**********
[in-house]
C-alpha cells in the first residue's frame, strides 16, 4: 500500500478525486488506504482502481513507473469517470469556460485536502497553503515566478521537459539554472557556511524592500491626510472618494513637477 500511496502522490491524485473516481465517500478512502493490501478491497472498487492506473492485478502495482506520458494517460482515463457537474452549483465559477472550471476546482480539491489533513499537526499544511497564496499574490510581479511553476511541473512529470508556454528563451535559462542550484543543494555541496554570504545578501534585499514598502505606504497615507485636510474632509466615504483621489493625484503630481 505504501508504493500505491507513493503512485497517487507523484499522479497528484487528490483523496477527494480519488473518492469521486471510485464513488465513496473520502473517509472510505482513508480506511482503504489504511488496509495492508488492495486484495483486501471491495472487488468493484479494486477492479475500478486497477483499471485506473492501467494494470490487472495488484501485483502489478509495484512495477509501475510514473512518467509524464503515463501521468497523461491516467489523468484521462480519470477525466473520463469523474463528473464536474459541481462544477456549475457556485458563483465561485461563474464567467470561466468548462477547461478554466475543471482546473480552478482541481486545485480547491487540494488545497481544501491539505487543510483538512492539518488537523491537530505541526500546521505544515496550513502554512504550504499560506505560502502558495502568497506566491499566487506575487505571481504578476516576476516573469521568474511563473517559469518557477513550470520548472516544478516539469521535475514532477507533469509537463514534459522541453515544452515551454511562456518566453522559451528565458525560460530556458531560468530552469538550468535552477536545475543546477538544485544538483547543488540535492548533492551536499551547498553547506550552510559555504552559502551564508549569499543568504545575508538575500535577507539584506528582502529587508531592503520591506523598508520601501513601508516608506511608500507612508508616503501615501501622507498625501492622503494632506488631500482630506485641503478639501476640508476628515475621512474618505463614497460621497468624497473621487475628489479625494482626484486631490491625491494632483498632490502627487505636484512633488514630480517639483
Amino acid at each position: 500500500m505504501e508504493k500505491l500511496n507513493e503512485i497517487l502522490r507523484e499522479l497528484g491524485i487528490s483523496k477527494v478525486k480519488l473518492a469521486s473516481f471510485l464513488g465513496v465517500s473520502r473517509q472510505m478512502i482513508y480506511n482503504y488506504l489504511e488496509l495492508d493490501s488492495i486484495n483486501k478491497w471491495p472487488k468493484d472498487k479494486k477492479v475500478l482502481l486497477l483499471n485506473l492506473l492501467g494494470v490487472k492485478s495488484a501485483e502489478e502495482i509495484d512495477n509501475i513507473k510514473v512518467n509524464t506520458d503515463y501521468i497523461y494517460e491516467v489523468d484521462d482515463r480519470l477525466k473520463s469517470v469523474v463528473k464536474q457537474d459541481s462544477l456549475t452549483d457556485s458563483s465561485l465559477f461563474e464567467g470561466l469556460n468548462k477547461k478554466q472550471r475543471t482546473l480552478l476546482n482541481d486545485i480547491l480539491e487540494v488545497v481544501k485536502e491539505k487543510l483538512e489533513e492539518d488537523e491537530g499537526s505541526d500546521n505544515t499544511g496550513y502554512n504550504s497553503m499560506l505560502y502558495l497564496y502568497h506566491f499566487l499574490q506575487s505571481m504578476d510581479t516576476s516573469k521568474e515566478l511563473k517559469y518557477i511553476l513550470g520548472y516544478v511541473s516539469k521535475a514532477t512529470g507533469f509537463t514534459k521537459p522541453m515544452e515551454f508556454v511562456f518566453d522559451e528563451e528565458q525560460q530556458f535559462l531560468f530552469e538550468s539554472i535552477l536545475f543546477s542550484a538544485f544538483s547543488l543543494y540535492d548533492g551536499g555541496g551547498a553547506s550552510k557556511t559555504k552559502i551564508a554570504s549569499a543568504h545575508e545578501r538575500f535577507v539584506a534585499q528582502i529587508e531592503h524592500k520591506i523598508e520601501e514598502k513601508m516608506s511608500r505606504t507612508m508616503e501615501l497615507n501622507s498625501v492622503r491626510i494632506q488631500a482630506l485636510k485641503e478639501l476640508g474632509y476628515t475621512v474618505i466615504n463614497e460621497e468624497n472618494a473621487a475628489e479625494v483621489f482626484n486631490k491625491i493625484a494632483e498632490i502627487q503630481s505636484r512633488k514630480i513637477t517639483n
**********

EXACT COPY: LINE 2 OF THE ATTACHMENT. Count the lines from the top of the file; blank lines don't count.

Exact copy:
C-alpha cells in the first residue's frame, strides 16, 4: 500500500478525486488506504482502481513507473469517470469556460485536502497553503515566478521537459539554472557556511524592500491626510472618494513637477 500511496502522490491524485473516481465517500478512502493490501478491497472498487492506473492485478502495482506520458494517460482515463457537474452549483465559477472550471476546482480539491489533513499537526499544511497564496499574490510581479511553476511541473512529470508556454528563451535559462542550484543543494555541496554570504545578501534585499514598502505606504497615507485636510474632509466615504483621489493625484503630481 505504501508504493500505491507513493503512485497517487507523484499522479497528484487528490483523496477527494480519488473518492469521486471510485464513488465513496473520502473517509472510505482513508480506511482503504489504511488496509495492508488492495486484495483486501471491495472487488468493484479494486477492479475500478486497477483499471485506473492501467494494470490487472495488484501485483502489478509495484512495477509501475510514473512518467509524464503515463501521468497523461491516467489523468484521462480519470477525466473520463469523474463528473464536474459541481462544477456549475457556485458563483465561485461563474464567467470561466468548462477547461478554466475543471482546473480552478482541481486545485480547491487540494488545497481544501491539505487543510483538512492539518488537523491537530505541526500546521505544515496550513502554512504550504499560506505560502502558495502568497506566491499566487506575487505571481504578476516576476516573469521568474511563473517559469518557477513550470520548472516544478516539469521535475514532477507533469509537463514534459522541453515544452515551454511562456518566453522559451528565458525560460530556458531560468530552469538550468535552477536545475543546477538544485544538483547543488540535492548533492551536499551547498553547506550552510559555504552559502551564508549569499543568504545575508538575500535577507539584506528582502529587508531592503520591506523598508520601501513601508516608506511608500507612508508616503501615501501622507498625501492622503494632506488631500482630506485641503478639501476640508476628515475621512474618505463614497460621497468624497473621487475628489479625494482626484486631490491625491494632483498632490502627487505636484512633488514630480517639483